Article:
• ‘‘For those lucky enough to have an oval face, like Cat Deeley, pretty much anything goes but especially flattering for slightly longer faces are off centre partings with a flick to one side,’ he adds.’
    • ‘They soon discover that not all Londoners have side partings and that litter and graffiti and distressed denim does exist in the capital.’
    • ‘She had short, dark brown hair that reached her neck, and her parting was at the left side, so more hair curved over the right.’
    • ‘Make a triangular diagonal parting from the top of the head to just the middle of the ear.’
    • ‘I am amused by the attack on the book's statement about the use of vermilion in the hair partings of female terracottas in very early contexts in Baluchistan.’
    • ‘His blond hair with its strange, upwards-aiming parting, accents his extremely pale skin, which has the appearance of being even paler than usual.’
    • ‘At a recent public appearance, he directed all the waiters to get new haircuts with neat side partings, the women were instructed to wear black dresses and the only thing he would eat was caviar.’
    • ‘Owner of the nicest hair cut and the sharpest parting in the Premiership, the Russian is nothing special and has struggled to hold down a regular place.’
    • ‘Her grey hair fell in a combed central parting to her earlobes, from which pearl ear rings hung.’
    • ‘Sadly there is no guidance on the giveaway features or dress codes pollsters should look for, but side partings and cravats are reliable evidence of Tory sympathies, and Liberal Democrats have fleshy ear lobes.’
    • ‘The decade that followed also marked the start of the ‘middle parting, pasted hair on both sides of the face’ sported by the saucy Sharmila Tagore.’
    • ‘Think strong centre partings and a high-shine finish.’
    • ‘Spice-filled kitchens compete with arranged marriages and vermillion filled partings, all adding up to create an atmosphere of these foreigners and their quaint colourful little ways.’
    • ‘But those fiddly, pretty styles involving clips and partings everywhere are beyond me.’
    • ‘Sebastian Coe has been especially reanimated for the occasion and his side parting has been measured and angled precisely to meet IOC hairstyle guidelines.’

Phrases

  • parting of the ways

    • A point at which two people must separate or at which a decision must be taken.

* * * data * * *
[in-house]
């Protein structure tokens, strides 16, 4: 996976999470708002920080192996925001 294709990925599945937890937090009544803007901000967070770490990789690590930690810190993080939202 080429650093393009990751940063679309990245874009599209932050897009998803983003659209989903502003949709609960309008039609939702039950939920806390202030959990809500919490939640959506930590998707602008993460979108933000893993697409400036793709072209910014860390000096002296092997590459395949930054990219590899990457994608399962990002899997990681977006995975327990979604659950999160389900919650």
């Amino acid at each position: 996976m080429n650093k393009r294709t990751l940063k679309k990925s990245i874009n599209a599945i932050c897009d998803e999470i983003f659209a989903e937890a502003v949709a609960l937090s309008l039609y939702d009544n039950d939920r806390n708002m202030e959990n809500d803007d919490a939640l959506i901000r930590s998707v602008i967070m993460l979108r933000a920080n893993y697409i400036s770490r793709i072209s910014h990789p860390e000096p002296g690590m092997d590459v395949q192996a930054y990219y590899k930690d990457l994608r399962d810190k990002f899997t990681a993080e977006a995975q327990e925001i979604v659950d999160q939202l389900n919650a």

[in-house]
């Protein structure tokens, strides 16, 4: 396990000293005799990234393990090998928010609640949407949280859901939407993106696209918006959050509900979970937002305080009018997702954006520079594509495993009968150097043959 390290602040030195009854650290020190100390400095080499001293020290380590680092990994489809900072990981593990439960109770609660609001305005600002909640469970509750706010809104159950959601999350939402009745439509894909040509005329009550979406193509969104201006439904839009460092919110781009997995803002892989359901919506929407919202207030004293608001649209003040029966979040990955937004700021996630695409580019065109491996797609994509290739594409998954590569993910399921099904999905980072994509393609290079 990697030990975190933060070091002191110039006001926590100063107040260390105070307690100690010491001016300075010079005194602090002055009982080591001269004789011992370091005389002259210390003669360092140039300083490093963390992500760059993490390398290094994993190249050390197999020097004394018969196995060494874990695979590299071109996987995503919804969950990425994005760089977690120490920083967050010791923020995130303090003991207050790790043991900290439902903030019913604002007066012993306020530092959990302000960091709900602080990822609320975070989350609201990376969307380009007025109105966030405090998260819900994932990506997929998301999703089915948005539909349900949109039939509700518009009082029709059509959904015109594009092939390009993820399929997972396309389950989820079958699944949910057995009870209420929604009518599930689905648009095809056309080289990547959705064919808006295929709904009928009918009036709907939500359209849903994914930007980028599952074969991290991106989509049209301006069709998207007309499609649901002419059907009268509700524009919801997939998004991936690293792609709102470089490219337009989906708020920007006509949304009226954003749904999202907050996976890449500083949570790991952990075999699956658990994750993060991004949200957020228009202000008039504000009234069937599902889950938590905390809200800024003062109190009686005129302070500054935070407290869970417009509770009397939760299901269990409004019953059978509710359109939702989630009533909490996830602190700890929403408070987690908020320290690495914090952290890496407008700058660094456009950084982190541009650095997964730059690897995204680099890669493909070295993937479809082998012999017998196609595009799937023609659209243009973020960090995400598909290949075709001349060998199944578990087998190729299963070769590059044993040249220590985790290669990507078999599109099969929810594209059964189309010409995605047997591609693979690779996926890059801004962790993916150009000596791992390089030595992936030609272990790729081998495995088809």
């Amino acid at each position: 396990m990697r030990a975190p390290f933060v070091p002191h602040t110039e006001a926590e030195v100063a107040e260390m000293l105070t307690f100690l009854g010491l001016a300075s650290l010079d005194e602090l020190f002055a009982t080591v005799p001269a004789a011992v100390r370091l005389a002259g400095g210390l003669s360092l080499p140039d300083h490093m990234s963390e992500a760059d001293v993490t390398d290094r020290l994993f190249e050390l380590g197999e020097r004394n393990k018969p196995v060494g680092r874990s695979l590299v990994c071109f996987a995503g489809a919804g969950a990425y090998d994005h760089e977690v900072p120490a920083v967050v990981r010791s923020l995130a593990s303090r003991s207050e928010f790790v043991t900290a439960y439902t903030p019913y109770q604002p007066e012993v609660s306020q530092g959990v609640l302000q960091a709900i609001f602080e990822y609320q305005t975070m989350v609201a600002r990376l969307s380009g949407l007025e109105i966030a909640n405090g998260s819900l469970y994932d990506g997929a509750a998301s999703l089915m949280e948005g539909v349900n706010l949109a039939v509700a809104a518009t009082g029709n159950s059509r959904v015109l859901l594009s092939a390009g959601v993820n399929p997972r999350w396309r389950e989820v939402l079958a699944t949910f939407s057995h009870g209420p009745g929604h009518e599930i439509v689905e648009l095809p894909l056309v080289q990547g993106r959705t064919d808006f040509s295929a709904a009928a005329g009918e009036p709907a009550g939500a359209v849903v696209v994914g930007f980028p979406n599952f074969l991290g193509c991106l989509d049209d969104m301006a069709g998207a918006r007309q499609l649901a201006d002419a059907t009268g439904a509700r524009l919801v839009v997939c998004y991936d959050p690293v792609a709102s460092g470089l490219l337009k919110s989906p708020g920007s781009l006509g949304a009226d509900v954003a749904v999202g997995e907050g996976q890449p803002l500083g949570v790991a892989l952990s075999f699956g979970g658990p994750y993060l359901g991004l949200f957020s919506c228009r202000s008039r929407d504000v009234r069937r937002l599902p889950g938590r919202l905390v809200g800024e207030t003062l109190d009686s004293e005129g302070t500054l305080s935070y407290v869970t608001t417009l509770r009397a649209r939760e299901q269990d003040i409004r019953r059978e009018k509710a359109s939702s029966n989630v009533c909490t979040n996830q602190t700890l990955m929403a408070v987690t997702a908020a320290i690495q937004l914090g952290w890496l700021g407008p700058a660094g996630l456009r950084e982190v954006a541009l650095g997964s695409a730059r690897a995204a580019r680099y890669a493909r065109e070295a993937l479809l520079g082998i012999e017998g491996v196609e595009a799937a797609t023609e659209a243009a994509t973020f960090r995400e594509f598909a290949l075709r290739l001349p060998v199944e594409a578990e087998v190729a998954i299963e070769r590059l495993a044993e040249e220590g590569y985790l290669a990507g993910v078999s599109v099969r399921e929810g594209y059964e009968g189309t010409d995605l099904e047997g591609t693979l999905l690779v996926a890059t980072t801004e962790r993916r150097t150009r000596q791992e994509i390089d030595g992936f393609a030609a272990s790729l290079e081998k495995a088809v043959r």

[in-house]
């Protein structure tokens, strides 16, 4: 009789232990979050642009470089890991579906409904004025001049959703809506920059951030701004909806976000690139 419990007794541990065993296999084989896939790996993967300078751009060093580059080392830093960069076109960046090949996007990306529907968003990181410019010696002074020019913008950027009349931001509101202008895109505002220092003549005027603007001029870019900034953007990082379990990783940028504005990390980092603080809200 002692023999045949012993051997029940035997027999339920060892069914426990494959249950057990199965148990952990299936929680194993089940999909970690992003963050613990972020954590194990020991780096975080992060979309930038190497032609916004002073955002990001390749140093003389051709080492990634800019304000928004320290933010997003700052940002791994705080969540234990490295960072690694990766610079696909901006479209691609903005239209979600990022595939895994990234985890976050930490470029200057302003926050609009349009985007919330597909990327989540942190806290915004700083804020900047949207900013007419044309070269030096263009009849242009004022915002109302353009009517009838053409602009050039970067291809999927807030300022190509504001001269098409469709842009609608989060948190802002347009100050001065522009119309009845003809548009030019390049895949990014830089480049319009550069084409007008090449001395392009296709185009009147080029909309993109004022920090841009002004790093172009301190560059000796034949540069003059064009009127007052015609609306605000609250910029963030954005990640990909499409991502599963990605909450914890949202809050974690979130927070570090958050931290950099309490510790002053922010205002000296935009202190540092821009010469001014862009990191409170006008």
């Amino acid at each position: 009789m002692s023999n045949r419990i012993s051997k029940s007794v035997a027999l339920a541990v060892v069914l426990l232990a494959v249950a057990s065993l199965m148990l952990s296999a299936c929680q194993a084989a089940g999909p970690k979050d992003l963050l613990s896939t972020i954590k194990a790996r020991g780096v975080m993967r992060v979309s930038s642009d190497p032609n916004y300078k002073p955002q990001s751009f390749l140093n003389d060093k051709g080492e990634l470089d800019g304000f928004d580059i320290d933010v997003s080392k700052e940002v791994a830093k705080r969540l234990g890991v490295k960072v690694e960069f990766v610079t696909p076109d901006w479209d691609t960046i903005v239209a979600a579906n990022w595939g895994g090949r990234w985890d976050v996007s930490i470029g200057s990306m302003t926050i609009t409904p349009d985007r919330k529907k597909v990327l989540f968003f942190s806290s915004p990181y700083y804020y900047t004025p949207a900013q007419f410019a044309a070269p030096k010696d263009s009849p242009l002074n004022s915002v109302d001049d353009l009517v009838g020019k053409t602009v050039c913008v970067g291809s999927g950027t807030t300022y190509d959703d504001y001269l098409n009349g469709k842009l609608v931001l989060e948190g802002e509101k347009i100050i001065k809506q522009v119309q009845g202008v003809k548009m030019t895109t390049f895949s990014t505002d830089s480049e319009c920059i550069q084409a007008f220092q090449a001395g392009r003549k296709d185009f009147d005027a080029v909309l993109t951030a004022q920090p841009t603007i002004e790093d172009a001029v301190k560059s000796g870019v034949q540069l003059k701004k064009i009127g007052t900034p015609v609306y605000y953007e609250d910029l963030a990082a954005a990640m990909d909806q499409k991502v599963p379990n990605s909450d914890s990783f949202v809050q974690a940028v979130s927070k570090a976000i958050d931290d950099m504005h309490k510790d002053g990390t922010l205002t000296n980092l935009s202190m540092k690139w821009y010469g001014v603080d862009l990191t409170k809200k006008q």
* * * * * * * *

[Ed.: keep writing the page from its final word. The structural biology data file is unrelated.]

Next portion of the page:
‘the best course is to seek an amicable parting of the ways’
      • ‘That parting of the ways will mean the end of Caledonian Capital, the joint venture between the Bank of Scotland and the Royal, which was intended to fund major acquisitions and mergers using the combined firepower of the two banks.’
      • ‘The Japanese occupation and the period directly after the Proklamasi were followed by an extremely painful, violent parting of the ways between our countries and communities.’
      • ‘The Section 28 debacle, which first marked the parting of the ways between Holyrood and Scotland, was an initiative of Wendy Alexander, who was also effectively the author of the Scotland Act.’
      • ‘Five years ago when it became apparent academia and I would come to a parting of the ways, I began to work on building a consulting clientele.’
      • ‘A commercial parting of the ways between Scotland's professional and community clubs - which to all extents and purposes has already happened in footballing terms - is now inevitable.’
      • ‘‘You can portray it as a parting of the ways in some senses,’ conceded one senior New Labour figure who was in at the start of the modernisers' takeover of the party.’
      • ‘I think there'll be a natural parting of the ways [with Britain], and I don't see that as a rejection of the monarchy or anything like that.’
      • ‘I don't go out and hire hit men or start saying things like ‘bada bing,’ but we do come to a parting of the ways.’
      • ‘Although the insurance company refused to total the vehicle, a cascade of collision related problems over the next eighteen months led to our parting of the ways.’
      • ‘That is hardly surprising because such an acrimonious parting of the ways with the management team almost inevitably means that some tough times clearly lie ahead.’
      separation, break-up, splitting up, split, split-up, breaking up, divorce, rift, breach, parting of the ways, estrangement, rupture
      View synonyms

Pronunciation

parting

/ˈpɑːtɪŋ/